How To Help Your Child Through A First Period
Many parents feel uncomfortable talking with their child about puberty and their first period. Parents might have grown up feeling ashamed by periods and might not want to embarrass their child by having that conversation now.
However, a first period is part of overall health and development, and having an honest conversation about it is an important way to help your child as they grow up.
Some tips to help your child through a first period include:
- answering any questions your child has about periods honestly and directly
- using times like when you are buying menstrual products, discussing family pregnancies, or other natural moments to start the conversation with your child
- asking your child what questions they have about getting periods
- asking your child if they have any questions about menstrual products or thoughts about what type theyd like to use
- explaining some of the pros and cons of types of menstrual products
- emphasizing that periods are typical and natural
- using clear, concrete words for body parts and body functions
It can help to have the conversation slowly over the course of several years rather than all at once. For instance, you can first mention that some people bleed every month to prepare for pregnancy during a conversation about where babies come from when your child is very young. Over the next several years you can answer additional questions and provide more information.
The Period You Get While On The Pill Isnt A ‘true’ Period
Sure, you bleed during the week that you take the sugar pills. But technically thatâs âmonthly withdrawal bleeding.â Itâs slightly different than a regular period.
Normally, you ovulate in the middle of your menstrual cycle. If the egg your ovaries release isnât fertilized, your hormone levels drop, causing you to shed the lining inside your uterus, and you get your period.
Birth control pills, though, prevent ovulation. With most types, you take hormones for 3 weeks followed by 1 week of pills without them. Though they keep your body from releasing an egg, they usually donât prevent it from building up the lining of your uterus all month. The period-like bleeding during that fourth week is your bodyâs reaction to the lack of hormones from the last week of the pill.
What’s A Menstrual Period Anyway
Your period during a natural menstrual cycle happens because your uterus is shedding its inner lining.
The body’s natural process is to have your uterine lining become thicker in anticipation of fertilizing the egg . When it finds out no fertilization is happening, it sheds that lining.
No baby is coming to protect and nurture in there, after all! The unfertilized egg, along with blood and tissue, passes through the vagina and inevitably shows up on your tampons and pads. This whole process is controlled by the rise and fall of your body’s hormone levels, specifically estrogen and progesterone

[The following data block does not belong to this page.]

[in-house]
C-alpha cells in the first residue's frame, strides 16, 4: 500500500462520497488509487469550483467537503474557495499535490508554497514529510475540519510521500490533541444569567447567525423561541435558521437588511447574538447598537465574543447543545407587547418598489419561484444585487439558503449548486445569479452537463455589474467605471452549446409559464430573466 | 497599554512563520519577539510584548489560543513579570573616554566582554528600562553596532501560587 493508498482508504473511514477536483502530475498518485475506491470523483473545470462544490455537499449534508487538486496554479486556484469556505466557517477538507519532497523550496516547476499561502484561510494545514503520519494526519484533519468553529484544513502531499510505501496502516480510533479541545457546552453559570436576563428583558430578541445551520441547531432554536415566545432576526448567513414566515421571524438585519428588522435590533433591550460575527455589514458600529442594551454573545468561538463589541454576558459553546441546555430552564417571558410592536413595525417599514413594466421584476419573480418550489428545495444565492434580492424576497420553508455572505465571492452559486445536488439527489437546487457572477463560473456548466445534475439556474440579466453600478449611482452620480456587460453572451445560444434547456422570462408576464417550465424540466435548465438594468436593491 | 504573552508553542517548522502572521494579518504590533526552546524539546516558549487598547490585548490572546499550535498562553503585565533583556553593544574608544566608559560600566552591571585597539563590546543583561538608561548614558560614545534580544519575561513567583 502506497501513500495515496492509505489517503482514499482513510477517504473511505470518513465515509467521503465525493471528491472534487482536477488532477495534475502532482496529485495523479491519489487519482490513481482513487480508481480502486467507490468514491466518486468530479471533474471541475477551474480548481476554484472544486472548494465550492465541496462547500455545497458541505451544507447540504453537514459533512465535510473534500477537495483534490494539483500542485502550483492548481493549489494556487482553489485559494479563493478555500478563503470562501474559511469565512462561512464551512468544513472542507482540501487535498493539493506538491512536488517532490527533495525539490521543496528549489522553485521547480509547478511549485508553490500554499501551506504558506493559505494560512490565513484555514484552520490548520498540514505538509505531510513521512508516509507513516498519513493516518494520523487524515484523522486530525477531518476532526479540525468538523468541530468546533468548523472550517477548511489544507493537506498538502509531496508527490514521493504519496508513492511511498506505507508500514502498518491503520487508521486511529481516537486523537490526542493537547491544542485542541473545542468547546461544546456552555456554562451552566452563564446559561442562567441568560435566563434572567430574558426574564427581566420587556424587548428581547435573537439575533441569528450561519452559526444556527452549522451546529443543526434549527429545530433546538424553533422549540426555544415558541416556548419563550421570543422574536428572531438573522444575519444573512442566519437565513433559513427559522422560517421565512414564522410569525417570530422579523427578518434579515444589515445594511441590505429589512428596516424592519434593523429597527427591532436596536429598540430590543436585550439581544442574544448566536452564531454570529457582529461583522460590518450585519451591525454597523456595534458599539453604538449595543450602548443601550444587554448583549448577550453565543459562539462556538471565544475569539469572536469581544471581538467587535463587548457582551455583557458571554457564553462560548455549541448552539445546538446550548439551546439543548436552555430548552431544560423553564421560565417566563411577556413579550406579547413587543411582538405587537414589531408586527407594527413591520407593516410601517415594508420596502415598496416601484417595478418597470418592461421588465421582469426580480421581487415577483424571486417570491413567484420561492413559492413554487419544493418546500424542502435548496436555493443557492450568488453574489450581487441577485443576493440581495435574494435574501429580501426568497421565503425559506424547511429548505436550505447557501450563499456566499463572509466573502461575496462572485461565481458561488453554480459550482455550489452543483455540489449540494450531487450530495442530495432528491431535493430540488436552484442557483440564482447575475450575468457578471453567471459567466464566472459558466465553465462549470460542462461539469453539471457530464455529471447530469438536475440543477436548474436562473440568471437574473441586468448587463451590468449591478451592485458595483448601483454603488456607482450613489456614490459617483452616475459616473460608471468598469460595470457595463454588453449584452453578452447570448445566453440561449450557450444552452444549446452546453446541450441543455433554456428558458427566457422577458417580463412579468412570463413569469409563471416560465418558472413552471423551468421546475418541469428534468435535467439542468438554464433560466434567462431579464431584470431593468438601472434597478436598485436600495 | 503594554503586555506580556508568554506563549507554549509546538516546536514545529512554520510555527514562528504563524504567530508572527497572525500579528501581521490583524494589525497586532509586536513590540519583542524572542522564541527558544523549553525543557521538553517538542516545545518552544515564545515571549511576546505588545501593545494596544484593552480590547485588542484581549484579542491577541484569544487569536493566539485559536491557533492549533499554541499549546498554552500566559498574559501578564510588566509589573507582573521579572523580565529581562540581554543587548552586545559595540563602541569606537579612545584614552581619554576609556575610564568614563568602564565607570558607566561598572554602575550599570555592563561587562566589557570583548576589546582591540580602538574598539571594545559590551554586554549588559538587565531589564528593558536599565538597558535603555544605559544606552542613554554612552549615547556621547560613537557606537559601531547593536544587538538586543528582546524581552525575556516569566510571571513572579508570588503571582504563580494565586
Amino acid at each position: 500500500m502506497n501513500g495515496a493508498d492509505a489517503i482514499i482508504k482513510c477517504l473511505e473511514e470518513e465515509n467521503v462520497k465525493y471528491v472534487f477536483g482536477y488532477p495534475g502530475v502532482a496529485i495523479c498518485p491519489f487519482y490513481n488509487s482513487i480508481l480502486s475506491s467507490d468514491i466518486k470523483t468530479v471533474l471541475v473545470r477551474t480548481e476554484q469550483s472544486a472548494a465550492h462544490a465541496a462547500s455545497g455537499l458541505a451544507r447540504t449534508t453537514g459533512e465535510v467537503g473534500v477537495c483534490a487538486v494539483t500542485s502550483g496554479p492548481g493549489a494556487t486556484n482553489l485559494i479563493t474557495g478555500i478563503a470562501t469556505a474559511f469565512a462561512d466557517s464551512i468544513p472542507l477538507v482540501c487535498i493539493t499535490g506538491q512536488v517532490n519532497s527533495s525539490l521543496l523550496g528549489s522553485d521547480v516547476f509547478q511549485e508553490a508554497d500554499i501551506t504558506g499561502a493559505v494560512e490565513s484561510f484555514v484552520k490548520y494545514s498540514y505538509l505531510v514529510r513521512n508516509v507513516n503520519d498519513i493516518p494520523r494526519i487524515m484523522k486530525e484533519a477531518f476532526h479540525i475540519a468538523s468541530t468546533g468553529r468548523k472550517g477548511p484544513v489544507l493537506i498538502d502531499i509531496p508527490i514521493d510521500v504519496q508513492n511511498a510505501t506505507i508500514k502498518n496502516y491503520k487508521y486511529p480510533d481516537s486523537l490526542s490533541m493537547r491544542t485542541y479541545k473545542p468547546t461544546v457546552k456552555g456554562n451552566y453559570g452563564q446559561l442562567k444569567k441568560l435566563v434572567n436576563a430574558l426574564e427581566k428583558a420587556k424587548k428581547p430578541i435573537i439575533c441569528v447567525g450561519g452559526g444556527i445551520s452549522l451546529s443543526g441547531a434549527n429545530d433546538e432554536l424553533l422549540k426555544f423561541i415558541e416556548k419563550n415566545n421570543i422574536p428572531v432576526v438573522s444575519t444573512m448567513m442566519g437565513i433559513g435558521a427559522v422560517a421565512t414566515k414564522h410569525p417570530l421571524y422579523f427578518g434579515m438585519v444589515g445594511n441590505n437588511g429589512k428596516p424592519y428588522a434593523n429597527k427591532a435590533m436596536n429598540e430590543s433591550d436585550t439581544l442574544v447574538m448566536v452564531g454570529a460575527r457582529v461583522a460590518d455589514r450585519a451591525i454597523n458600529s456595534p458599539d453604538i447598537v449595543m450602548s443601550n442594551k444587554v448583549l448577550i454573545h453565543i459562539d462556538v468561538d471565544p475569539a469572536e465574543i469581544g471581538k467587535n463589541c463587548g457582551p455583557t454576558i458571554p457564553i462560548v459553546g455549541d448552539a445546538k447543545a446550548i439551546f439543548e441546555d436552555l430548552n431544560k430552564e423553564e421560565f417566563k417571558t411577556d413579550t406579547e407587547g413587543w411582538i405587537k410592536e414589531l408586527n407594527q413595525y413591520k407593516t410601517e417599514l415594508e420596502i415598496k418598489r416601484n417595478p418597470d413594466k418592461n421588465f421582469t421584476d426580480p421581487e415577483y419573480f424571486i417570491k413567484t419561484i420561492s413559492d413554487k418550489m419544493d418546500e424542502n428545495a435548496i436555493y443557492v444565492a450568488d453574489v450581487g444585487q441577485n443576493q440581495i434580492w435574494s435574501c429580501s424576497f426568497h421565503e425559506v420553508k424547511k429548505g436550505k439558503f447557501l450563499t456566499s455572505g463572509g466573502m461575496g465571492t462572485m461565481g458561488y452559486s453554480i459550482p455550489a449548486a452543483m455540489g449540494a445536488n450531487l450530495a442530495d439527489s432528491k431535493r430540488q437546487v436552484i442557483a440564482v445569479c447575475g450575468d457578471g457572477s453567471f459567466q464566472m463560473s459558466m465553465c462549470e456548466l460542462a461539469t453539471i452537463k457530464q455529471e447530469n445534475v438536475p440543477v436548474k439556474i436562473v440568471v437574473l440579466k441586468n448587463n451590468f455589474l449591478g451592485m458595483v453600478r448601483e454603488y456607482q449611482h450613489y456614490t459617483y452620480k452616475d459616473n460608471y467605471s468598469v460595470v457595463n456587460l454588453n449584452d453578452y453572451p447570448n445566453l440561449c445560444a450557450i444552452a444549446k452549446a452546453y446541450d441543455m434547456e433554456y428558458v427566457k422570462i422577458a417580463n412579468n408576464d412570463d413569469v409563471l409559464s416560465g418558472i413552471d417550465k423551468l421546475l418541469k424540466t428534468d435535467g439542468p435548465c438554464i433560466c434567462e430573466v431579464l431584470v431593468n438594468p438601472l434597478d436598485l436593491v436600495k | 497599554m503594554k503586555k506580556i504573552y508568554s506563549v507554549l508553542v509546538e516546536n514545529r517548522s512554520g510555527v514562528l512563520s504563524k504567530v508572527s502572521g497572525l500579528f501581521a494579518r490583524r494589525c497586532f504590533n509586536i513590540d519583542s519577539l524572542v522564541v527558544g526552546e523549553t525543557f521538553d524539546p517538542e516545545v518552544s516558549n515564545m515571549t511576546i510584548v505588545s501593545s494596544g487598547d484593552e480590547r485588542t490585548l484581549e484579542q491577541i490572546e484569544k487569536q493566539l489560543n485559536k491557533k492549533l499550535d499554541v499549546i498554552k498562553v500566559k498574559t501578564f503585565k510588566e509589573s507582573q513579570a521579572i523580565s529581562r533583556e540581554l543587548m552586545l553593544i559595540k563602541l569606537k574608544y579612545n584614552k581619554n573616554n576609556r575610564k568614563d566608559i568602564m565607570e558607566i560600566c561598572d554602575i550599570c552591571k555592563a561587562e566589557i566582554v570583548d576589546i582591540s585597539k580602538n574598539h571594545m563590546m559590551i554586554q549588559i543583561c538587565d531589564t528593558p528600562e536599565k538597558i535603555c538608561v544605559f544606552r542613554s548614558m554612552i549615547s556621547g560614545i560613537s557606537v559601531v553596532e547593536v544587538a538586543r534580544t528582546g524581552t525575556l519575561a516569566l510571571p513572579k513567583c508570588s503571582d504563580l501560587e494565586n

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How Do I Test My Cervical Mucus
Watching the changes in the amount and consistency of your cervical mucus can help you understand your cycle. Heres how it works: check your secretions before and after urinating by wiping with toilet paper. Alternatively you can insert a clean finger into your vagina to obtain a sample of mucus. Observe the consistency of the mucus, and use this chart to identify where you are in your cycle. Your mucus can be cloudy, white, yellowish, or clear. It can have either a sticky or stretchy consistency. Use your thumb and forefinger to see if the mucus stretches.
|No noticeable mucus||Not fertile|
You are most fertile on the days when you have abundant, stretchy mucus. This is not a foolproof method to prevent pregnancy.
You Can’t Get Pregnant When You Have Your Period
While uncommon, it *can* happen. Thanks to health class, you probably know that when you have your period, you aren’t ovulating, so you might think that means you wouldn’t be able to get pregnant. But that’s actually not the case.
Here’s the deal: Your ovulation and your menstrual cycle can be unpredictable, and ovulation can happen before, during, and after the bleeding phase, especially if your period is irregular. You can also bleed even if you’re not having your periodit’s called spotting and when it happens, it can seem like your period. Even if you’re not ovulating when you have sex, sperm can live in your vagina for up to five days, so if an egg is released during that time, it can be fertilized. Bottom line: You can get pregnant any time you have sex, period or no period. That’s why it’s important to still use birth control and condoms when having sex during your period both to prevent pregnancy and to protect against STDs.
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How Can I Figure Out What Is Happening In My Cycle When Am I Ovulating
Simply tracking your cycle on a calendar, along with some details of your bleeding and symptoms can help you understand your cycle. Record when your period starts and ends, what the flow was like, and describe any pain or other symptoms , changes in mood or behaviour that you experienced. Over several cycles you will be able to see patterns in your cycle, or identify irregularities that are occurring. Use your own calendar or try this menstrual diary. There are also numerous apps available to help you track your period. If your periods come regularly every 21-35 days, chances are excellent that you are ovulating.
Beyond simple calendar tracking, there are a few ways to figure out the timing of your own personal menstrual cycle. Separately or used together, these can be used to help determine when and whether you are ovulating. Three methods you can try are cervical mucus testing, basal body temperature monitoring, and ovulation prediction kits.
What If I Forget To Remove My Tampon
If you forget to remove your tampon, it can turn sideways or become compressed at the top of your vagina. This can make it difficult for you to pull it out. If you think you’ve left a tampon in and you can’t get it out, go to your GP or nearest sexual health clinic. They can remove it for you.
Read the full answer to What if I forget to remove my tampon?
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Wear A Pad Or Tampon For More Than 4 Hours
It’s easy to get caught up in your everyday activities, but don’t leave the same pad or tampon in all day. “You should be changing your tampon/pad every 3 to 4 hours to avoid an unpleasant odor, bacterial buildup â which can lead to infections â as well as the dreaded bleeding through your pants,” Jones says.
How Often Should I Change My Pad/tampon
You should change a pad before it becomes soaked with blood. Each woman decides for herself what works best. You should change a tampon at least every 4 to 8 hours. Make sure to use the lowest absorbency tampon needed for your flow. For example, use junior or regular tampons on the lightest day of your period. Using a super absorbency tampon on your lightest days increases your risk for toxic shock syndrome . TSS is a rare but sometimes deadly disease. TSS is caused by bacteria that can produce toxins. If your body can’t fight the toxins, your immune system reacts and causes the symptoms of TSS .